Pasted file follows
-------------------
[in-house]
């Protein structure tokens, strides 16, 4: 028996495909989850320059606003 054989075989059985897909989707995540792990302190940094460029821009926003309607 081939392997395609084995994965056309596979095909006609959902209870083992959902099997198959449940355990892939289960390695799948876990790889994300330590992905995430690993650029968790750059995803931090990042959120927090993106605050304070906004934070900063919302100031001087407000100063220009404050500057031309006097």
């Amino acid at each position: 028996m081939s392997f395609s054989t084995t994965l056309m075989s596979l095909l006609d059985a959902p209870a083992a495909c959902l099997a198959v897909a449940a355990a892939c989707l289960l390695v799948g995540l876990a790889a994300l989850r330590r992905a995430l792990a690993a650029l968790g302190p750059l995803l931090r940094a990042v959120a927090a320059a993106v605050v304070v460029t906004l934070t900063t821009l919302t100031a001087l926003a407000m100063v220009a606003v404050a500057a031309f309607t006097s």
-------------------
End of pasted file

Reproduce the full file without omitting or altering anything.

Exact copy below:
[in-house]
């Protein structure tokens, strides 16, 4: 028996495909989850320059606003 054989075989059985897909989707995540792990302190940094460029821009926003309607 081939392997395609084995994965056309596979095909006609959902209870083992959902099997198959449940355990892939289960390695799948876990790889994300330590992905995430690993650029968790750059995803931090990042959120927090993106605050304070906004934070900063919302100031001087407000100063220009404050500057031309006097």
């Amino acid at each position: 028996m081939s392997f395609s054989t084995t994965l056309m075989s596979l095909l006609d059985a959902p209870a083992a495909c959902l099997a198959v897909a449940a355990a892939c989707l289960l390695v799948g995540l876990a790889a994300l989850r330590r992905a995430l792990a690993a650029l968790g302190p750059l995803l931090r940094a990042v959120a927090a320059a993106v605050v304070v460029t906004l934070t900063t821009l919302t100031a001087l926003a407000m100063v220009a606003v404050a500057a031309f309607t006097s």